A solution to the waste problem requires a solution outside of the linear “take, make, dispose” product life cycle, within which interventions typically prolong the disposal process. While effective policy change remains the most impactful way to influence waste production by producers, a re-envisioning of the product life cycle provides opportunities for lasting change in waste reduction and creates room for interventions on the micro and macro levels.
Recycling is not a long-term solution, but simply a delay in the process from creation to landfill. Our interview with a representative from North Carolina’s Department of Environmental Quality pointed towards the issue of how few produced goods actually are recyclable and how contamination often leads to recyclable goods ending up in landfills. We also discussed the changing economic landscape surrounding recycling and the representative emphasized that recycling is a way of dealing with only a small portion of North Carolina’s waste stream.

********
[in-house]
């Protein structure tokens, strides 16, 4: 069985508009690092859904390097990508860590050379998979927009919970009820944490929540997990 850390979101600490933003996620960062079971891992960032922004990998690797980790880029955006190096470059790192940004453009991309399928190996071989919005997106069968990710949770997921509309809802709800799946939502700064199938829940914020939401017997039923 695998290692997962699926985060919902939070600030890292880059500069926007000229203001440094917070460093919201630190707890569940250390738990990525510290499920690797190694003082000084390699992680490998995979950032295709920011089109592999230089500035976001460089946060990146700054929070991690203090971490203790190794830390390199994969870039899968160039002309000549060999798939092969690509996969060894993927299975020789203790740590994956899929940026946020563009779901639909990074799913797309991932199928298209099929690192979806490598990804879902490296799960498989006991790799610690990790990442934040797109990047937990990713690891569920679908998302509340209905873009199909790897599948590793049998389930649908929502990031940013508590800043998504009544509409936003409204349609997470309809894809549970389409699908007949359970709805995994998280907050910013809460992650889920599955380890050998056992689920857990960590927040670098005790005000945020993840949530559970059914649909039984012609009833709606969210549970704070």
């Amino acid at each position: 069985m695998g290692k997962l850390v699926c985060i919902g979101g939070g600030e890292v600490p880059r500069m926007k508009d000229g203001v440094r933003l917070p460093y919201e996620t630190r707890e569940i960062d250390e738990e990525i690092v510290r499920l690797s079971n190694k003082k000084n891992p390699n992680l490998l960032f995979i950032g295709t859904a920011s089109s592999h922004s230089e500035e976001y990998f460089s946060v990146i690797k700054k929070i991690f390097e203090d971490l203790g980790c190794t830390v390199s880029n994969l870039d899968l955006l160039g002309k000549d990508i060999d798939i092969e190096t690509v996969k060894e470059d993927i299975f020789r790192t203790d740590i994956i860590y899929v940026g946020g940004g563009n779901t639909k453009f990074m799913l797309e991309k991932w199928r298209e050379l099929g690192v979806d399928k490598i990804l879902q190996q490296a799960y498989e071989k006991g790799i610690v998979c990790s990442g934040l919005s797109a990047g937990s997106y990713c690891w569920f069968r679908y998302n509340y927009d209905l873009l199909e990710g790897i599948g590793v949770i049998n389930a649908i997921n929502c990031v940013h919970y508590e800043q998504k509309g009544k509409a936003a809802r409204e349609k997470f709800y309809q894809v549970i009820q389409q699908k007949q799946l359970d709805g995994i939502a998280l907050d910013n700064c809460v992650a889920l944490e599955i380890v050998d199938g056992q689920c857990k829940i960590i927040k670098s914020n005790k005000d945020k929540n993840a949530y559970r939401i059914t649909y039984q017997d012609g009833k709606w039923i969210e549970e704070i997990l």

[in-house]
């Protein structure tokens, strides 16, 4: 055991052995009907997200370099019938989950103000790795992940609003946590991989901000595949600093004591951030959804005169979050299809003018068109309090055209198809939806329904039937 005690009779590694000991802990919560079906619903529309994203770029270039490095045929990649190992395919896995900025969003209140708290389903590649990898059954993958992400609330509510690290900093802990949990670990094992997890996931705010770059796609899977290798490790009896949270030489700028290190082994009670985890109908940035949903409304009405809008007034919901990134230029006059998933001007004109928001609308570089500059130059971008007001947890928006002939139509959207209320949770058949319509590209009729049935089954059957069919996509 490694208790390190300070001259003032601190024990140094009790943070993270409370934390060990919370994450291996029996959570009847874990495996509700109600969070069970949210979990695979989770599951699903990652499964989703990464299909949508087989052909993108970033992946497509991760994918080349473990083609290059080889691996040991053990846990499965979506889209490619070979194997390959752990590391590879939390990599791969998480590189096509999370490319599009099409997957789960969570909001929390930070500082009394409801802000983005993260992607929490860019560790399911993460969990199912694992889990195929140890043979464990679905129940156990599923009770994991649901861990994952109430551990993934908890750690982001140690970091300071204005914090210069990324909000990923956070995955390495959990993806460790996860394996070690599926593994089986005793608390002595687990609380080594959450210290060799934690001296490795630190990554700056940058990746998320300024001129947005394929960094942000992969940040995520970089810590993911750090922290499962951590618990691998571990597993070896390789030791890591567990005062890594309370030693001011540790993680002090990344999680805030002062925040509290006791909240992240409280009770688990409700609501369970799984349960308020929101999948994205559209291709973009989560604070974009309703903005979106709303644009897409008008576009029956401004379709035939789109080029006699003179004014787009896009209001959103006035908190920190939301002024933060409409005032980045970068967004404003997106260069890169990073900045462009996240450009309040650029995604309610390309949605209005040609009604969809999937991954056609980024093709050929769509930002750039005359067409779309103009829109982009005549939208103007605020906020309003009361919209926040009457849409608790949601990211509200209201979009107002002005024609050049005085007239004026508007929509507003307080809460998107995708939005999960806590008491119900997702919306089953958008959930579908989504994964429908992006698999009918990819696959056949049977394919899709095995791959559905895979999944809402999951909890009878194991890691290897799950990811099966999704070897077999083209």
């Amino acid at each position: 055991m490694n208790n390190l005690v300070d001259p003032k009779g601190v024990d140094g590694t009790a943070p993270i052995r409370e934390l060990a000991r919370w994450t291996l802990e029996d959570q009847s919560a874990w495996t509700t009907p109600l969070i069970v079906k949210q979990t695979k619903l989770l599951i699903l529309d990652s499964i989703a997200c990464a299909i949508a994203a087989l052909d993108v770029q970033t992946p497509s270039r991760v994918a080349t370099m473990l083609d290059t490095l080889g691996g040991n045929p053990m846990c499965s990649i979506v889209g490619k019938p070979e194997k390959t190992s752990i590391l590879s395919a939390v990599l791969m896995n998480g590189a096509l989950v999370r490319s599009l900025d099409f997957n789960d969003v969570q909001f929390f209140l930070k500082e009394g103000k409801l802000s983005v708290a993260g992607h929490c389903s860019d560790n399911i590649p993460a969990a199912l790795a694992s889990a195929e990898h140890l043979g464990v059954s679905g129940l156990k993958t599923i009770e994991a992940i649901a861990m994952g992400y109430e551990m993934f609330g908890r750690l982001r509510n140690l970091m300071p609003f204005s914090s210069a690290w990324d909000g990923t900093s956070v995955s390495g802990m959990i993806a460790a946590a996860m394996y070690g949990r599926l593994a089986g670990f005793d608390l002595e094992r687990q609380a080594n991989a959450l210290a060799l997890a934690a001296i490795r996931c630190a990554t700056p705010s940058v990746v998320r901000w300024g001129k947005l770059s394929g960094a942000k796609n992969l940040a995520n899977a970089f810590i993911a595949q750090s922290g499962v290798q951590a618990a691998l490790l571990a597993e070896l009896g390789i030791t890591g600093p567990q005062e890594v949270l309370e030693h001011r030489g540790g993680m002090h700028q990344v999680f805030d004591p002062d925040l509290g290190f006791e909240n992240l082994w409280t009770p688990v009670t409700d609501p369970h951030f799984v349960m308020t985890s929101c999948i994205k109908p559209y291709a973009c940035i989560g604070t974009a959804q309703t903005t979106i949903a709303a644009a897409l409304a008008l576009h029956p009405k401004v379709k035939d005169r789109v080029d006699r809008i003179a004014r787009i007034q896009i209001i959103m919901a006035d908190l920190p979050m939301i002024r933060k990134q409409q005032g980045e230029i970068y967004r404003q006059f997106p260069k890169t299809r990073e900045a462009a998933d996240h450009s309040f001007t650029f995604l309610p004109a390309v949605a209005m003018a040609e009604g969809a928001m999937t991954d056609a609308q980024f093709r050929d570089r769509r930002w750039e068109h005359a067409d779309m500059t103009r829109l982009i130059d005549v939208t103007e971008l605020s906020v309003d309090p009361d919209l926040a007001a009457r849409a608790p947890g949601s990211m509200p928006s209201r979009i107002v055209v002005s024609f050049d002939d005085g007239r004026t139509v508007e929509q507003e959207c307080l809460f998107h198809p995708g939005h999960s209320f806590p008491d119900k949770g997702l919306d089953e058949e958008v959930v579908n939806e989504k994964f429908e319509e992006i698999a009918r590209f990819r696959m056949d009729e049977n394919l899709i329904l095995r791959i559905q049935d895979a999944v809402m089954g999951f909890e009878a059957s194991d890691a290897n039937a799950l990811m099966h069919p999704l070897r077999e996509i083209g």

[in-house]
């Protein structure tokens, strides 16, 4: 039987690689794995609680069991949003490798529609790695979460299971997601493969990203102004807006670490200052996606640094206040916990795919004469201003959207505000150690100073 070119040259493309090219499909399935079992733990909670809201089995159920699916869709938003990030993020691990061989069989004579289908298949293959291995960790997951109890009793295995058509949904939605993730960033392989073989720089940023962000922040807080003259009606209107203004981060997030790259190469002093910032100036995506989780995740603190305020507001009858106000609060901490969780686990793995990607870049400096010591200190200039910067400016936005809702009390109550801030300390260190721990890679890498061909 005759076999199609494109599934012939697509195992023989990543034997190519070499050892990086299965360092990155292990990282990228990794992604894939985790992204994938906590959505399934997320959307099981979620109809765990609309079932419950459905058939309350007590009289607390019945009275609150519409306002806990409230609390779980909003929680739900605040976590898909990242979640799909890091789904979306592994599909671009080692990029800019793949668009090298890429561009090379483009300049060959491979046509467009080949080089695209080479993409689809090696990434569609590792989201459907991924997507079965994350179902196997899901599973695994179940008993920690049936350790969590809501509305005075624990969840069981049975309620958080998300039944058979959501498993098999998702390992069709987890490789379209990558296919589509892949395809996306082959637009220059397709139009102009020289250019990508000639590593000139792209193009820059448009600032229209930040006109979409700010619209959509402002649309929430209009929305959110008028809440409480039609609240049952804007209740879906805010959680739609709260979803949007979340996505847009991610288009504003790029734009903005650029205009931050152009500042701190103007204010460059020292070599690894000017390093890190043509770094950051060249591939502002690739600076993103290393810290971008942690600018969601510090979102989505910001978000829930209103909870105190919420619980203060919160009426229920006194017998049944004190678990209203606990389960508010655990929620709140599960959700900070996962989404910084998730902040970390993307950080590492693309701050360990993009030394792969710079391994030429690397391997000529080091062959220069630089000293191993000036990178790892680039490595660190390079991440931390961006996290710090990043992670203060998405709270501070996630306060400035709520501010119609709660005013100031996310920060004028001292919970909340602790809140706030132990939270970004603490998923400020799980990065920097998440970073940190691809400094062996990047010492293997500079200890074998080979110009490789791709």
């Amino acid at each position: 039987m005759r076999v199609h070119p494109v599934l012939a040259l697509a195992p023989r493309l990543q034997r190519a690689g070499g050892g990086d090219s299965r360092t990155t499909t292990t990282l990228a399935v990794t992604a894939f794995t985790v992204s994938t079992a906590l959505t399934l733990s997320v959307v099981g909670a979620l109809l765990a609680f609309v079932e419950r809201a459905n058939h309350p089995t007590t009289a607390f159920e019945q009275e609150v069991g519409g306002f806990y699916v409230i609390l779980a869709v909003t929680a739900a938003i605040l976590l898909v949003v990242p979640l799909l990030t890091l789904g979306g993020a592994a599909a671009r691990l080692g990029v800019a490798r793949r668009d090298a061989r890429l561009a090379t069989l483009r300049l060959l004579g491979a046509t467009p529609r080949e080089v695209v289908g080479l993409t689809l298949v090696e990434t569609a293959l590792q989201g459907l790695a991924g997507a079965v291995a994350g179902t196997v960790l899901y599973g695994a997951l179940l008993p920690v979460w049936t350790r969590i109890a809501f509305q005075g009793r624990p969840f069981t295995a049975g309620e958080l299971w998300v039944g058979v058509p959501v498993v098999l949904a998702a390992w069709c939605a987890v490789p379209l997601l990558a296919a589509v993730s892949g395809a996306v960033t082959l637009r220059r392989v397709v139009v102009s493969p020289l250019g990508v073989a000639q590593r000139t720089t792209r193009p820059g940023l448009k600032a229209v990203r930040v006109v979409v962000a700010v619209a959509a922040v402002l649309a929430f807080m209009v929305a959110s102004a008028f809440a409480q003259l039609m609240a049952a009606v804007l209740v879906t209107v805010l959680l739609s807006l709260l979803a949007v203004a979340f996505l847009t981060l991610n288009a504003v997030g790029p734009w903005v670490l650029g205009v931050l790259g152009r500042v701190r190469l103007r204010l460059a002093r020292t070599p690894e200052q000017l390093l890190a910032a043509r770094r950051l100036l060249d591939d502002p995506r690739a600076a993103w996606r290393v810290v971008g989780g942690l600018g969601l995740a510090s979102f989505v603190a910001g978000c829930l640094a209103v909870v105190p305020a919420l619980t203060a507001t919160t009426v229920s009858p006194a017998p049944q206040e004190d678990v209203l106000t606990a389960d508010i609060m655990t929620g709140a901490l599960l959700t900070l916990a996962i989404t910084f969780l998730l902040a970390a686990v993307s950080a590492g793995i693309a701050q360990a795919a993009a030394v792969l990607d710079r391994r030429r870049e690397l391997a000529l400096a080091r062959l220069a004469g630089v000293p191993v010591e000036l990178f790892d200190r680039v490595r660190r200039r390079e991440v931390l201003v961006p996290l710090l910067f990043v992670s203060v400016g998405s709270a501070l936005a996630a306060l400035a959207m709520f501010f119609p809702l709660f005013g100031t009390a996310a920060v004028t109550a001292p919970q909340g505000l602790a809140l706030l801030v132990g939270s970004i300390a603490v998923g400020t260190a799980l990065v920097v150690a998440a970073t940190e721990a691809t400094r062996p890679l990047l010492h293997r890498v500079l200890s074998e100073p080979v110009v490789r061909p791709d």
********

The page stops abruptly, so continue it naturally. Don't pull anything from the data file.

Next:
Our interview with a community director of the Raleigh branch of Toward Zero Waste, a North Carolina non-profit focused on environmental policy and minimizing household waste generation, underscored the problematic nature of relying on personal choices and lifestyle changes on the part of individuals and households in tackling the issue of waste. Making consistently sustainable choices can be expensive and time consuming, and, as each of our interviewees touched on, much of the control of waste generation is out of the hands of individual consumers. Our stakeholders all indicated that the solution is not as simple nor as straightforward as bringing a reusable bag to the grocery store. The solution, therefore, should not be targeted towards shifting the behavior of consumers, but instead towards shifting the types of things that are produced, and the way stakeholders on the production end of our systems think about how things should be made, used, and disposed of.